According to another version of his story, he denied abuse before 2012 (including under oath at the 2005 trial) because Jackson told him that both of them would go to jail and both of their lives and careers would be over if anyone ever found out, and Wade believed it [7]. He was afraid of going to jail himself and he also wanted to protect Jackson from going to jail, he says. This seems to contradict the claim that he did not know it was wrong until 2012: if it is something to go to jail for then it is certainly something wrong. But even if we believe he had some sort of cognitive dissonance or that he really thought that child sexual abuse was “an expression of love”, misunderstood by society and perpetrators would wrongly be jailed for it (although this seems to be contradicted by his comment “I never had that experience and I hope that it never happened to anybody else”), the fact is that he could see from the 1993 and 2005 cases that the alleged victims do not go to jail and that no one ever went to jail for accusing Michael Jackson of sexual abuse. In actuality, the Santa Barbara Police Department welcomed anyone willing to accuse Jackson of such acts with open arms, they even campaigned for alleged victims to come forward, and no alleged victim was ever threatened to go to jail for such allegations. The media generally was also very pro-prosecution and supportive of the accuser, not Jackson.

In yet another version of his story, and apparently this is the version he gave to his mother, he did not tell his alleged “truth” in 2005 because of shame. In her 2016 deposition Joy Robson explained what Wade told her about why he denied any abuse as an adult, including at the 2005 trial.

Joy Robson: This was — this was after the fact, when — after — after Michael died and — and [Wade] talked about the abuse. I asked him why he — you know, I said, “As a child, you were too frightened to come to me and tell me about it. So why as an adult, as you’re older, and when this” – the abuse stopped when he was 14. Like, “Why wouldn’t you have come to me then?” Because as a mother, that was very hurtful that he was not able to come and talk to me about it.

And he said — he said it was the shame — as you get older, the shame sets in, and he was just too ashamed to talk about it. And I think that’s why he didn’t want to testify again [in 2005]*, was the shame.

Katherine Kleindienst (attorney for Jackson’s companies): So that’s what he told you about why he didn’t testify (sic) once he became an adult?

Joy Robson: Yes.

Katherine Kleindienst: And before he testified at the criminal trial?

Joy Robson: He told me that — he told me that after he told us about the abuse, when he talked about the trial, and that’s why he didn’t want to testify. Because if he told the truth, it would be the shame.” [1; page 188]

(* Wade initially did not want to testify at the trial in 2005. Details about that in the next chapter.)

The version he told his mother about shame, however, is contradicted by Wade’s own deposition. There he presented the version where he simply did not understand in 2005 that what allegedly had happened to him as a child was wrong or that he had any problem with it. Any feeling of shame, guilt or anxiety he dealt with, he says, was in everyday social situations, not about the alleged abuse. Although now he tries to link those everyday anxiety, shame or guilt issues to his alleged sexual abuse, but fact is many people experience such feelings in life in social situations regardless if they had ever been sexually abused or not. He specifically states that until May 2012 he did not yet understand his alleged sexual abuse, so he did not feel any shame or guilt about it.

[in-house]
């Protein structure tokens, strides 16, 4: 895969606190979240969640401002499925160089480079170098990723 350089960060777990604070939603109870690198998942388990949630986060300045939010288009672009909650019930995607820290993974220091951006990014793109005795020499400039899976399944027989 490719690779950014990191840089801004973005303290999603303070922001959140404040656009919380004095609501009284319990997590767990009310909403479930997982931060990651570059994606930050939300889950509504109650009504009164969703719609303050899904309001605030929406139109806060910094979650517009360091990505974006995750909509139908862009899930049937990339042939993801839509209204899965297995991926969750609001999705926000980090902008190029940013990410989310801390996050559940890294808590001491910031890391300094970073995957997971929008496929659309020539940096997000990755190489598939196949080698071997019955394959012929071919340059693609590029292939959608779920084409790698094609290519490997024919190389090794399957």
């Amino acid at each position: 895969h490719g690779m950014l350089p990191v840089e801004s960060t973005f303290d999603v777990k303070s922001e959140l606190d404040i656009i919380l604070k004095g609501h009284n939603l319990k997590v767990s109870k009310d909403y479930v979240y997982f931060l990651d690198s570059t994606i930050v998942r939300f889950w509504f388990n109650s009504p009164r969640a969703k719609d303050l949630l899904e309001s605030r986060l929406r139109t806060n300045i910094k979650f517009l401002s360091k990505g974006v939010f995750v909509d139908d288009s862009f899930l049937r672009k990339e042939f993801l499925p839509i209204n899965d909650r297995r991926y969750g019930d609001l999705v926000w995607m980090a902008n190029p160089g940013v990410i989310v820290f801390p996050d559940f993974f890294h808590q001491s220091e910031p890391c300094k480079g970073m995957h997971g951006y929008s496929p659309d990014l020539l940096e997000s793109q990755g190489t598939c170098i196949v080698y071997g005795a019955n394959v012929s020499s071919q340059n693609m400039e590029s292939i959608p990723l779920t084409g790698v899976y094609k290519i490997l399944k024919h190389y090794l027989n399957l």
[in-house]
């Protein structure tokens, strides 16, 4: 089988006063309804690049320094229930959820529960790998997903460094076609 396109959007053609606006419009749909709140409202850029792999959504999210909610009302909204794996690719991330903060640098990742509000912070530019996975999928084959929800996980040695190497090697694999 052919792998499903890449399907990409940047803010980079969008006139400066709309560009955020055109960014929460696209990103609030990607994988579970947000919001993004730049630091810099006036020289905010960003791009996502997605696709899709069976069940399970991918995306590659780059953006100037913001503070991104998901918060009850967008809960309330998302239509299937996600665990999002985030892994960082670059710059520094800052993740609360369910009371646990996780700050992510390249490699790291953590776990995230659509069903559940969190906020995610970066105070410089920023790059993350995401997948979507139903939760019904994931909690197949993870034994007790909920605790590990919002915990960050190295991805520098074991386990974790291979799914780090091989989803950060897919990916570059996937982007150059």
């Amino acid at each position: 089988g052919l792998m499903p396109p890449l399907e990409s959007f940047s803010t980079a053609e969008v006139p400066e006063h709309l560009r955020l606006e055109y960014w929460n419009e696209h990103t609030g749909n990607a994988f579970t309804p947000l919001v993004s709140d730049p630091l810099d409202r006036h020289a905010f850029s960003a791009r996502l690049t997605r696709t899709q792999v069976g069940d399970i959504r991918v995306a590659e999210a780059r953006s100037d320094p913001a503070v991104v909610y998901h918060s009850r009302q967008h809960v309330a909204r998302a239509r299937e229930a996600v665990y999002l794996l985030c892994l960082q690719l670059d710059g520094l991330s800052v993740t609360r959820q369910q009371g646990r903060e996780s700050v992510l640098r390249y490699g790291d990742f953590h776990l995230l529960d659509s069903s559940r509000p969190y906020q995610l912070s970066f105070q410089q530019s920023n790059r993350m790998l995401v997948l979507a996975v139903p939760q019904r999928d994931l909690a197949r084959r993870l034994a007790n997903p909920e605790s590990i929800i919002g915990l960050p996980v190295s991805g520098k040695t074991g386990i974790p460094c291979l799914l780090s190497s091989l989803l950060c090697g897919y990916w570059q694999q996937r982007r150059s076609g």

Katherine Kleindienst: When you testified at the criminal trial in 2005, did you feel a sense of shame of what had happened between you and Michael?

Wade Robson: No. I didn’t, I didn’t have any, as I stated, I didn’t have any perspective on it. I didn’t forget about it, but I didn’t think about it. I, I just didn’t let myself think about it. So, I know, and I may have said this before somewhere else, and it may have been misconstrued, I know now and I know post disclosing and understanding, I know now that I had, that I was dealing with shame then, but I did not know that at the time. I did not understand that at the time.

Katherine Kleindienst: Were you ever worried about disclosing the fact that you had been abused because you thought that everyone was going to think that you were wrong or disgusting or gay?

Wade Robson: I didn’t know that at the time. I didn’t know that at any, at any time until post May 2012. I began then, May 2012, to understand that so many of my symptoms of fear and anxiety in social scenarios, in almost any scenario, related to this sort of unconscious, subconscious, shame and guilt. But I never understood that before May 2012 that that’s what I was feeling.

Katherine Kleindienst: You didn’t have conscious feelings of shame and guilt?

Wade Robson: I had feelings of shame and guilt but I never related them, I never understood that they had anything, any connection to, had anything to do with the abuse. I thought that they were just always connected to work life or just general social anxieties or stuff within my family, but I never understood until post 2012 why I had that, those feelings of shame and guilt, which was relating to the abuse.” [2; page 161-162]

(Emphasis added.)

Previous chapter: The 1993 Investigation

Next chapter: “They are making up all these lies about you and me, saying that we did all this disgusting sexual stuff”


[1] Deposition Transcript of Lynette Joy Robson (September 30, 2016)

[2] Deposition Transcript of Wade Jeremy William Robson (December 12, 2016)

[3] Declaration of Wade Robson (April 30, 2013)

[4] Wade Robson’s Fourth Amended Complaint – see as an attachment to Notice of Plaintiff Wade Robson’s Motion to Amend the Third Amended Complaint; Memorandum of Points and Authortities (filed on September 9, 2016)

[5] Michael McKenna – Aussie Star Tells of Sharing Jackson’s Bed (November 26, 2003, Hobart Mercury, Australia) for a secondary source see:

[6] Wade Robson’s testimony at Michael Jackson’s 2005 trial (May 5, 2005)

[7] For example, Wader Robson’s interview on the Today’s Show on May 16, 2013